I am not sure I am entitled to answer since I have not written any critique of the ASA resolution, but I think you have to ask a prior question. If you are an American academic association and you want the Israeli occupation of Gaza and the West Bank to end, what tactics are most likely to work? (No guarantees; history obviously shows coercion can work for a very long time.)

In others words, what is more effective, the ASA endorsing “a boycott of Israeli academic institutions” or the ASA doing something else? I pick something else.

If I were counseling the ASA, I would suggest the following:

1. You are, I imagine, mostly* residents of the United States. If that is the case, the best thing you can do is lobby the US government to change its policy toward Israel-Palestine. However limited, you have access to US halls of power that a Palestinian in Nablus does not. Change your own government. So pass a resolution condemning current US policy. Write. Call. Visit. Donate. Form a PAC. Organize. Vote.

2. Focus on the denial of academic freedom to Palestinian academics and universities. Work to break it down. Hold conferences and workshops with Palestinian professors. Engage in joint projects. Given the difficult travel policies they face, allocate funds to bring them for scholarly exchanges. I do not know what the MLA will ultimately do, but a draft text I saw went more in this direction. A related variant: formally support Israeli academics who oppose the occupation.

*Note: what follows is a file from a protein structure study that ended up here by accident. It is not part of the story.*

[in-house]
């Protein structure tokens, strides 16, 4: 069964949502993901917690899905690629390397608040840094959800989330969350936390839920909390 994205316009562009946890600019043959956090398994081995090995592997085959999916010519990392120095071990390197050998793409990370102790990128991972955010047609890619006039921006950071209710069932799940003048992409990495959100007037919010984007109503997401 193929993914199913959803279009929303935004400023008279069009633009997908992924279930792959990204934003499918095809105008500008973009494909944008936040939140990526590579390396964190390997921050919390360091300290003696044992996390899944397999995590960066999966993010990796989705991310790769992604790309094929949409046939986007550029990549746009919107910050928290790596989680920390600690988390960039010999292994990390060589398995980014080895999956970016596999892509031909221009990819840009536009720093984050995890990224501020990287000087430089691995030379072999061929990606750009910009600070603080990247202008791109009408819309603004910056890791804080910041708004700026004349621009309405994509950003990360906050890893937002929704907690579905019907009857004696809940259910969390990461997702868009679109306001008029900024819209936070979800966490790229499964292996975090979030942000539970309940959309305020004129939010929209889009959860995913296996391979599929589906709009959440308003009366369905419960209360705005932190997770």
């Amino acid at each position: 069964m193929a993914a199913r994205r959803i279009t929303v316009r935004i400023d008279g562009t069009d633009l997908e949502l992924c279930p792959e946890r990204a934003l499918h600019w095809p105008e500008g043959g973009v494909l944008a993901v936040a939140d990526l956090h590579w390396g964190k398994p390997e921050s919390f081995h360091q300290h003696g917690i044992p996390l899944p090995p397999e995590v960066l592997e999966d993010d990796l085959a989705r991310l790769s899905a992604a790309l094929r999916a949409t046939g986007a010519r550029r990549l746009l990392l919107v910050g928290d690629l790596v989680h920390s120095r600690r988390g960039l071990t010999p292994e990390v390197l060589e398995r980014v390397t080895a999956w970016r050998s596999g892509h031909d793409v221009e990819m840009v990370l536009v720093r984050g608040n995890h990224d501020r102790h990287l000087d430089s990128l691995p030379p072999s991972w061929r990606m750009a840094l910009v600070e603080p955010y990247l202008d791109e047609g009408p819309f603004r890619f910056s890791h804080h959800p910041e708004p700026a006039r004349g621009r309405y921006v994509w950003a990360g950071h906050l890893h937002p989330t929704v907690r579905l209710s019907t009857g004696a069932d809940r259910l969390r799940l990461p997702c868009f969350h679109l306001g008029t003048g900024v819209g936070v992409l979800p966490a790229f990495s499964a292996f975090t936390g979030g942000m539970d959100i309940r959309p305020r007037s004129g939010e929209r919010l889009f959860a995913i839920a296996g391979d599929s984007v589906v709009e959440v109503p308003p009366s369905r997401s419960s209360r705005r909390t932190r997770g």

3. Publicize and support on-the-ground Palestinian efforts based on non-violent change. People should know about movements in Bil’in and Budrus and Nabi Salih and Sheik Jarrakh and the like.

Make that list the operative part of the resolution, and the ASA will still get a lot of pushback. But the ASA will also have a better chance of effecting meaningful change.

(For the sake of discussion, I set aside the Middlebury objection. That’s a prior issue the ASA has to address.)

* Please correct me if “mostly” is inaccurate.

Points of (Dis)agreement on a Two-State Solution

With rumors swirling that US Secretary of State John Kerry is close to convening Israeli-Palestinian negotiations, it seems like a good time to remind ourselves about the various aspects of a two-state solution. In short, what issues are likely settled and what issues are open to question? The list is admittedly not set in concrete, especially number two, but why not start somewhere:

1) The aim is two states, Israel and Palestine.

2) The June 4, 1967 lines are the starting point or basis (exact word matters) for the border between Israel-Palestine.

3) Land swaps (concept).

4) West Jerusalem as Israel’s capital. East Jerusalem as Palestine’s capital.

5) No full implementation of the Palestinian right of return.

6) Isolated Israeli settlements in West Bank are withdrawn.

Lingering questions:

A) What happens to the holy sites in Jerusalem?

B) Is Palestine demilitarized, non-militarized etc? Pick a word.

C) Will Israel acknowledge Palestinian suffering (exact wording matters) in 1948?

D) Will Israel agree to the token admission of Palestinian refugees?